Jean Arthur was born Gladys Georgianna Greene on October 17, 1900 to Johanna Augusta Nelson and Hubert Sidney Greene.
During World War I, Jean Arthur worked as a stenographer on Bond Street in lower Manhatten.
Discovered by Fox Film Studios while she was doing commercial modeling in New York City in the early 1920s, Jean Arthur debuted in the silent film Cameo Kirby (1923) directed by John Ford.
Between 1923 and 1929 she would appear in more than 40 silent films including Spring Fever (1923), The Drug Store Cowboy (1925), The Mad Racer (1926), Lightening Bill (1926), and The Broken Gate (1927).
In 1929, she would appear in her first talkie The Canary Murder Case starring William Powell as Philo Vance.
From 1929 to 1935, she would appear in such films as The Greene Murder Case (1929), The Lawyer's Secret (1931), The Defense Rests (1934), The Whole Towns Talking (1935) and The Public Menance (1935).
Jean Arthur's big break came in 1936 when she was cast in Frank Capra's Mr. Deeds Goes to Town starring Gary Cooper. Jean was now a household name.
Jean Arthur would go on to star in The Ex Mrs. Bradford (1936), You Can't Take it With You (1938), Only Angels Have Wings (1939), Mr. Smith Goes to Washington (1939), Arizona (1940), The Devil and Miss Jones (1941), The Talk of the Town (1942), The More the Merrier (1943) and The Impatient Years (1944).
Jean quit movies at the height of her career in 1944, she would appear in only two more films for Oscar winning directors Billy Wilder in A Foreign Affair (1948) and George Stevens in Shane (1953).
Jean also had a successful career on Broadway starring in Peter Pan, Foreign Affairs, The Curtain Rises, The Man Who Reclaimed His Head, The Bridge of Torozko, Twenty Five Dollars an Hour, and Count Me In.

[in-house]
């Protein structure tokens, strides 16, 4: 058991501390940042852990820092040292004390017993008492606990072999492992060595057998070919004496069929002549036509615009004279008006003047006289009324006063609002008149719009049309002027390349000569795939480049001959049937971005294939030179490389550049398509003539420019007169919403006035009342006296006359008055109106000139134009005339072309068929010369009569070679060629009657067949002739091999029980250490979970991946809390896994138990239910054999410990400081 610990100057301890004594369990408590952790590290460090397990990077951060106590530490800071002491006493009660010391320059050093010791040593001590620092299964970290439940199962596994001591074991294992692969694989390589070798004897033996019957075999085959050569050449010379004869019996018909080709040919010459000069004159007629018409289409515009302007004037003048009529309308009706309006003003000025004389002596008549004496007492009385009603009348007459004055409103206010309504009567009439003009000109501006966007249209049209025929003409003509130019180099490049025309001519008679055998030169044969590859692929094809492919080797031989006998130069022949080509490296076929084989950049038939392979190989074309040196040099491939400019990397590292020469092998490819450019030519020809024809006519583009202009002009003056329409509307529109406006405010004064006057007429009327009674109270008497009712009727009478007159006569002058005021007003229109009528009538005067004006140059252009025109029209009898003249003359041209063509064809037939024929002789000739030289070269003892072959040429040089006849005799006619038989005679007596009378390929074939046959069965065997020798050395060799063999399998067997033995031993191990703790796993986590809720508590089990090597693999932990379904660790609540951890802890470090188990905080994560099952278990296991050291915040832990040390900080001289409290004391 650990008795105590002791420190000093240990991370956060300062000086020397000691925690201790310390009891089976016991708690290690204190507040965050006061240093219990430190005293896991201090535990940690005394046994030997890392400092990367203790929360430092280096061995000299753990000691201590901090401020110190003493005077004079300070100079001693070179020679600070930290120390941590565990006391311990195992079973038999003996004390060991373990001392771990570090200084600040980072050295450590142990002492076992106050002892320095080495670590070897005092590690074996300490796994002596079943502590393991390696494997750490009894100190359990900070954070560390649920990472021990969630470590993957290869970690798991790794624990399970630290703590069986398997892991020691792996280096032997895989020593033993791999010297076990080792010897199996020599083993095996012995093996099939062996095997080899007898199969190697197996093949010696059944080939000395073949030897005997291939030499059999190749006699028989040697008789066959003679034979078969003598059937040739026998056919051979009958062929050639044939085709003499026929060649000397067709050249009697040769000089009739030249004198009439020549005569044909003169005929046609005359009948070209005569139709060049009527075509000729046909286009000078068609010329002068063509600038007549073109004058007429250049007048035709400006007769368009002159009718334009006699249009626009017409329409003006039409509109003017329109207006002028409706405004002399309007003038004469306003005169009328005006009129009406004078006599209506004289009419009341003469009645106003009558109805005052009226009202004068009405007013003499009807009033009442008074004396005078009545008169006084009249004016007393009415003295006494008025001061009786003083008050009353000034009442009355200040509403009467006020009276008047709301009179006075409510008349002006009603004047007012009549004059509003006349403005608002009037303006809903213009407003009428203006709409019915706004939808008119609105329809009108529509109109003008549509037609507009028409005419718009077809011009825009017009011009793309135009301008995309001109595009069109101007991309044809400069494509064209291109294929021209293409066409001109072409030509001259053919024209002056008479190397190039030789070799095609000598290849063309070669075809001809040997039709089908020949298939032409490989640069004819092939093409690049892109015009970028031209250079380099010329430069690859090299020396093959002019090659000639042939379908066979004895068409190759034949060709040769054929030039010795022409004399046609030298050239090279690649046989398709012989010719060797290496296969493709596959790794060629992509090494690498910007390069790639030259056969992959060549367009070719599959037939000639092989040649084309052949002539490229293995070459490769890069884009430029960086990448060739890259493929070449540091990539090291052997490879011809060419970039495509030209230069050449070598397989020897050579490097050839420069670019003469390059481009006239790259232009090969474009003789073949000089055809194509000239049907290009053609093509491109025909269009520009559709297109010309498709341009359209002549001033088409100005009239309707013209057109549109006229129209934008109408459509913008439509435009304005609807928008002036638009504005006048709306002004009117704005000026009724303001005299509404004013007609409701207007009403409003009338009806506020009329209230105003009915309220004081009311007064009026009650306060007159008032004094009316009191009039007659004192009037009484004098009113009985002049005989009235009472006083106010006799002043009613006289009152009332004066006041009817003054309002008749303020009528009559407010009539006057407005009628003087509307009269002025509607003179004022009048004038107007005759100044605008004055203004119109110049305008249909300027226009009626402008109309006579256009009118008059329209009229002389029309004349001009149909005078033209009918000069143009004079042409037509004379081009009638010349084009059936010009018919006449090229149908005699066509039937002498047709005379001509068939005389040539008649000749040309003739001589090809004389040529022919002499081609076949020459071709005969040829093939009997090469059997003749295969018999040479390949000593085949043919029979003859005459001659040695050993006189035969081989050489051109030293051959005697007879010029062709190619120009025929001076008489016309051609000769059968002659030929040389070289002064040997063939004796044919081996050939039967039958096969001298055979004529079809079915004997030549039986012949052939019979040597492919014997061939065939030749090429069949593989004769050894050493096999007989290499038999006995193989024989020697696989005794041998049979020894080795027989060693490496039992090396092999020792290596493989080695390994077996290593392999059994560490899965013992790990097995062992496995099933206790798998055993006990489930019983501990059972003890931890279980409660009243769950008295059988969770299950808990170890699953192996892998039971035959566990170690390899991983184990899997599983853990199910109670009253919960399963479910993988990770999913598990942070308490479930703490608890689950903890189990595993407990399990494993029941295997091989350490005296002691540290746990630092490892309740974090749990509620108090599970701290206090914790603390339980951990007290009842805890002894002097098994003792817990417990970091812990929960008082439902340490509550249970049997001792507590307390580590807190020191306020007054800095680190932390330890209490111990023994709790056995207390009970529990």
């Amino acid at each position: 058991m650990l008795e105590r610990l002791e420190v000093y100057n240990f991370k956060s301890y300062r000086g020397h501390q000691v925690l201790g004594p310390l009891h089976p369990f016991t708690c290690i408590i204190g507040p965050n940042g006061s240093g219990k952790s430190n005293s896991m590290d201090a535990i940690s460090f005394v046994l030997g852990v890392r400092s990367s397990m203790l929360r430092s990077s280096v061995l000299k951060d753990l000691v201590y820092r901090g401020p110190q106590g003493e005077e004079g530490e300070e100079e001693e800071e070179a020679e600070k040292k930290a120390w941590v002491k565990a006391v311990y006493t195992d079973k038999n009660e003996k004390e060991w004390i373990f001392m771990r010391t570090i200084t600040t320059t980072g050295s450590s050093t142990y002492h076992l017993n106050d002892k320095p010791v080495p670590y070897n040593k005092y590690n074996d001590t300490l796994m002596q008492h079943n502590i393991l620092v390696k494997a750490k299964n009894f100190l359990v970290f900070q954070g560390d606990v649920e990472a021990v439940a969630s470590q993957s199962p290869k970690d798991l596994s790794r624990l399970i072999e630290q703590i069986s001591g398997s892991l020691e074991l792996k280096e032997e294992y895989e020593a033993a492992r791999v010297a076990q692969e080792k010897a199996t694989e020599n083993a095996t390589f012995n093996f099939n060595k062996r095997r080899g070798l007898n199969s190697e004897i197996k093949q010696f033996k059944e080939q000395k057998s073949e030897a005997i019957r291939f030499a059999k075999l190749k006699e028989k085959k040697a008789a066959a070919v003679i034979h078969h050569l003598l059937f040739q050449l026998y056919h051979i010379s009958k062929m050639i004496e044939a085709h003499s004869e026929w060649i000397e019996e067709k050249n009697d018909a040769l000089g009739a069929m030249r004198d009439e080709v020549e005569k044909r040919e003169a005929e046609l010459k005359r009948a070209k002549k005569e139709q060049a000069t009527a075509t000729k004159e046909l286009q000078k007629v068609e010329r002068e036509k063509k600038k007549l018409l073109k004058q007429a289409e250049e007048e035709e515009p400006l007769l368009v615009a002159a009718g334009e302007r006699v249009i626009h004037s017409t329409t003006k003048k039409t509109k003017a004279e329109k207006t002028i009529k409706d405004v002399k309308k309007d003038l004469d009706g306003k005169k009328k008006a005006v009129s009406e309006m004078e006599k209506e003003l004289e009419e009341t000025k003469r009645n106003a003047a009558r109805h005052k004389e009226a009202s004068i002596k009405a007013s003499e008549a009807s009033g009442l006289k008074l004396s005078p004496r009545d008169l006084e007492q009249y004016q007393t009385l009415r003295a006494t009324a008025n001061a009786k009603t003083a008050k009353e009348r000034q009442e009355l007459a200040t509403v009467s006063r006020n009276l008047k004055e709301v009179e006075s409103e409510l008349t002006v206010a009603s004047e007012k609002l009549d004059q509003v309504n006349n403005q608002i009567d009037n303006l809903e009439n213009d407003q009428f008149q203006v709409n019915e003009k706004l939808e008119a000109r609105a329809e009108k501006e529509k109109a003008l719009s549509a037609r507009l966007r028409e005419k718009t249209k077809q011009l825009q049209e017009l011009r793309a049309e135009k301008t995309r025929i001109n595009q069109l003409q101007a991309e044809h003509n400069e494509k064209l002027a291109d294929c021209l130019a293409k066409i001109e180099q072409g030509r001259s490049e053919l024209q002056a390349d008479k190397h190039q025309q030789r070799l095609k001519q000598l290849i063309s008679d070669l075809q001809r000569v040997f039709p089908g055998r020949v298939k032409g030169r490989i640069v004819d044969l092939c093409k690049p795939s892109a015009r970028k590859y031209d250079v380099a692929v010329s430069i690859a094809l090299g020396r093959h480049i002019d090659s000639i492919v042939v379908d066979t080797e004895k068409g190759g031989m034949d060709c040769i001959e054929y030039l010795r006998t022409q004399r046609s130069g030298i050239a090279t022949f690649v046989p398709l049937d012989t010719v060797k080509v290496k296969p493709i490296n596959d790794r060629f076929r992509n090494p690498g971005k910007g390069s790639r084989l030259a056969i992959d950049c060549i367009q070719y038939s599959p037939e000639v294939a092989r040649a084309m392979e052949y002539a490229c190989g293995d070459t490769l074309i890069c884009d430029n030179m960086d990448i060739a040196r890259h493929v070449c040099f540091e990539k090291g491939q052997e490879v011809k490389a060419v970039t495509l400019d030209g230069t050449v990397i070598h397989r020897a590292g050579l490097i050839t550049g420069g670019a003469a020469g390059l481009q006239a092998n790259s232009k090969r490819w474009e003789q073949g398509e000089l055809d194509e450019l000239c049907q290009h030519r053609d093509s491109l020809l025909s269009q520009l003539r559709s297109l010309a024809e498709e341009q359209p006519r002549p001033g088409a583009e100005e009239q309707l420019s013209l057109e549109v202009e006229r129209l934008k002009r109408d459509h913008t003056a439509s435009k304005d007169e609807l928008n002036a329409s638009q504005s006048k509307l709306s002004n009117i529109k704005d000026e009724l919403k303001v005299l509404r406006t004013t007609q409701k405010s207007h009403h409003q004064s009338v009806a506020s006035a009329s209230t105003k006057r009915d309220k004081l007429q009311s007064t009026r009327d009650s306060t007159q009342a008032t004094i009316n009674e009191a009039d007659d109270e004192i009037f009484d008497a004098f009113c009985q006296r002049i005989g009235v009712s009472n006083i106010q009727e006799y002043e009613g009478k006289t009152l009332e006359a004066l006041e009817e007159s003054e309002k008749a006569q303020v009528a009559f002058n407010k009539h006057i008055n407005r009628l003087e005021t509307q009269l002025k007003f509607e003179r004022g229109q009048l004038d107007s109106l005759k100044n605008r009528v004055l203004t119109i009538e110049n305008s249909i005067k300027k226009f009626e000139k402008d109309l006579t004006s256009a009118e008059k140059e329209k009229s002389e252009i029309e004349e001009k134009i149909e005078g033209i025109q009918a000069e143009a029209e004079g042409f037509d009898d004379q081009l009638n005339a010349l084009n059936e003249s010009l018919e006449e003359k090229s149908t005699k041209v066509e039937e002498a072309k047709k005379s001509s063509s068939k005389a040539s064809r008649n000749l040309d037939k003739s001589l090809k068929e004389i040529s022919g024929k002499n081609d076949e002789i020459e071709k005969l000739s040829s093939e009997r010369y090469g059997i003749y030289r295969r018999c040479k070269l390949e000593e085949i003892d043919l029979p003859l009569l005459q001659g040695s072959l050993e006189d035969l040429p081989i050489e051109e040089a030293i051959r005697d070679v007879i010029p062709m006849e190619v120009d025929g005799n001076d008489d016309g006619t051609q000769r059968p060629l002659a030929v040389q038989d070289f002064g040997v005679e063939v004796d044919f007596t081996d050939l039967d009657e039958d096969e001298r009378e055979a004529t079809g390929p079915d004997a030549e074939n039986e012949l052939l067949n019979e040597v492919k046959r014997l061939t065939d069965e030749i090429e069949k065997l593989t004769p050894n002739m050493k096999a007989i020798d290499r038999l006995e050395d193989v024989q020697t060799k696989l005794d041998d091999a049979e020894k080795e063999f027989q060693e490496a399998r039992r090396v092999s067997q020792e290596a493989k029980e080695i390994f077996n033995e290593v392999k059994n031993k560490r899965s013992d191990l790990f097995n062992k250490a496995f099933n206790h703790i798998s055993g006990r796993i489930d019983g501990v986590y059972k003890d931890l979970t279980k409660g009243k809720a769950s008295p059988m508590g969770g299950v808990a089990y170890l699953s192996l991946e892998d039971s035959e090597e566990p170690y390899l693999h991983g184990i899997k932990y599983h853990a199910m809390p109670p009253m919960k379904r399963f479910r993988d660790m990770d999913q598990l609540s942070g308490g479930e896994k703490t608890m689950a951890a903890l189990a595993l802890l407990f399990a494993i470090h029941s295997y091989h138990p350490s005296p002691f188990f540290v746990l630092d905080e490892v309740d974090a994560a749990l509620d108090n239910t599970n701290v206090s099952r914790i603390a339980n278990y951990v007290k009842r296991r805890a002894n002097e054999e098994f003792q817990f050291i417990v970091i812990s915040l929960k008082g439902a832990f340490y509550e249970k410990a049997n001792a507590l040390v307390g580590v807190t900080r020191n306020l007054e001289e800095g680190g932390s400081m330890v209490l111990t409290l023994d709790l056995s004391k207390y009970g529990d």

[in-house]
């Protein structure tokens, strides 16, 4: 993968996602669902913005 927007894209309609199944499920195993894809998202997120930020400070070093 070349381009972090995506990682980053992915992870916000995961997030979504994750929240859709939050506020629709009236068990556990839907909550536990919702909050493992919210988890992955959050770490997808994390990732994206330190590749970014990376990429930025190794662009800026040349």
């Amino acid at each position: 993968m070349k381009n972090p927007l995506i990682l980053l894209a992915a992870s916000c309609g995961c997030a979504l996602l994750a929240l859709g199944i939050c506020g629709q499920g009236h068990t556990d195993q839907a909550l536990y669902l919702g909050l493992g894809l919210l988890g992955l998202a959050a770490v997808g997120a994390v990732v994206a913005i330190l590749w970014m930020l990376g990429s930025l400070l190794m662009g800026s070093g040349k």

In 1954, she was to star as Joan or Arc in George Bernard Shaw's Saint Joan but left the play after a nervous breakdown and battles with director Harold Clurman.
In 1966, the extremely reclusive Arthur tentatively returned to show business, playing Patricia Marshall, an attorney in her own television sitcom, The Jean Arthur Show. However, the show was cancelled mid season after only twelve episodes.
In 1967, she was coaxed back to Broadway to appear as a midwestern spinster who falls in with a group of hippies in the play The Freaking Out of Stephanie Blake.
Now officially retired from acting, Jean Arthur taught drama first at Vassar College and then the North Carolina School of the Arts. Her students at Vassar included the young Meryl Streep.
While living in North Carolina she made front page news by being arrested and jailed for trespassing on a neighbor's property to console a dog she felt was being mistreated. An animal lover her entire life, Jean Arthur said she trusted them more than people.
During her 30 year film career she would appear in more than 90 movies.
Jean Arthur was nominated for an Academy Award for Best Actress for The More The Merrier (1943) and has a star on the Hollywood Walk of Fame for motion pictures.
Jean Arthur was married twice and had no children. Her first marriage to Julian Anker in 1928 was annulled after one day. She next married producer Frank Ross Jr. in 1932 and they divorced in 1949.
Jean Arthur died from heart failure at the age of 90 on June 19, 1991.